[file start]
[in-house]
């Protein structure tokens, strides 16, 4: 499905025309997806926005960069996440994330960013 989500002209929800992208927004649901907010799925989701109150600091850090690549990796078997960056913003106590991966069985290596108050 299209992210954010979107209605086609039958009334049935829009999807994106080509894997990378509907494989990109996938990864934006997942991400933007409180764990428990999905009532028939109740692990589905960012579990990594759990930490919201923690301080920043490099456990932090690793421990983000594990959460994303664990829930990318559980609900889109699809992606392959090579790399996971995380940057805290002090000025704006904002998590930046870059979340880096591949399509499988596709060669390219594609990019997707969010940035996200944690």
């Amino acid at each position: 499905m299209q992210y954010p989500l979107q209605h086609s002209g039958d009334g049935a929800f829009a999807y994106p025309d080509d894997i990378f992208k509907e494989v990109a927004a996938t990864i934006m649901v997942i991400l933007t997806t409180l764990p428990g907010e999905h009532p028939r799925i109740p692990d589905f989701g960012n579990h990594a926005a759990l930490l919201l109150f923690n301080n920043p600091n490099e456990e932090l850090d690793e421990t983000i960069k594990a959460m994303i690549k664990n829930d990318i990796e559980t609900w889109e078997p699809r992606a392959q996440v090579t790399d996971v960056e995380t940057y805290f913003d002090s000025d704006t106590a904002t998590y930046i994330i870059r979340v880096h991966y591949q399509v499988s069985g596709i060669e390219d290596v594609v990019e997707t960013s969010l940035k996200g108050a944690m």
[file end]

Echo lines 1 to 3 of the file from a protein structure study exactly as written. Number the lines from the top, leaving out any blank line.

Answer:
[in-house]
């Protein structure tokens, strides 16, 4: 499905025309997806926005960069996440994330960013 989500002209929800992208927004649901907010799925989701109150600091850090690549990796078997960056913003106590991966069985290596108050 299209992210954010979107209605086609039958009334049935829009999807994106080509894997990378509907494989990109996938990864934006997942991400933007409180764990428990999905009532028939109740692990589905960012579990990594759990930490919201923690301080920043490099456990932090690793421990983000594990959460994303664990829930990318559980609900889109699809992606392959090579790399996971995380940057805290002090000025704006904002998590930046870059979340880096591949399509499988596709060669390219594609990019997707969010940035996200944690």
């Amino acid at each position: 499905m299209q992210y954010p989500l979107q209605h086609s002209g039958d009334g049935a929800f829009a999807y994106p025309d080509d894997i990378f992208k509907e494989v990109a927004a996938t990864i934006m649901v997942i991400l933007t997806t409180l764990p428990g907010e999905h009532p028939r799925i109740p692990d589905f989701g960012n579990h990594a926005a759990l930490l919201l109150f923690n301080n920043p600091n490099e456990e932090l850090d690793e421990t983000i960069k594990a959460m994303i690549k664990n829930d990318i990796e559980t609900w889109e078997p699809r992606a392959q996440v090579t790399d996971v960056e995380t940057y805290f913003d002090s000025d704006t106590a904002t998590y930046i994330i870059r979340v880096h991966y591949q399509v499988s069985g596709i060669e390219d290596v594609v990019e997707t960013s969010l940035k996200g108050a944690m």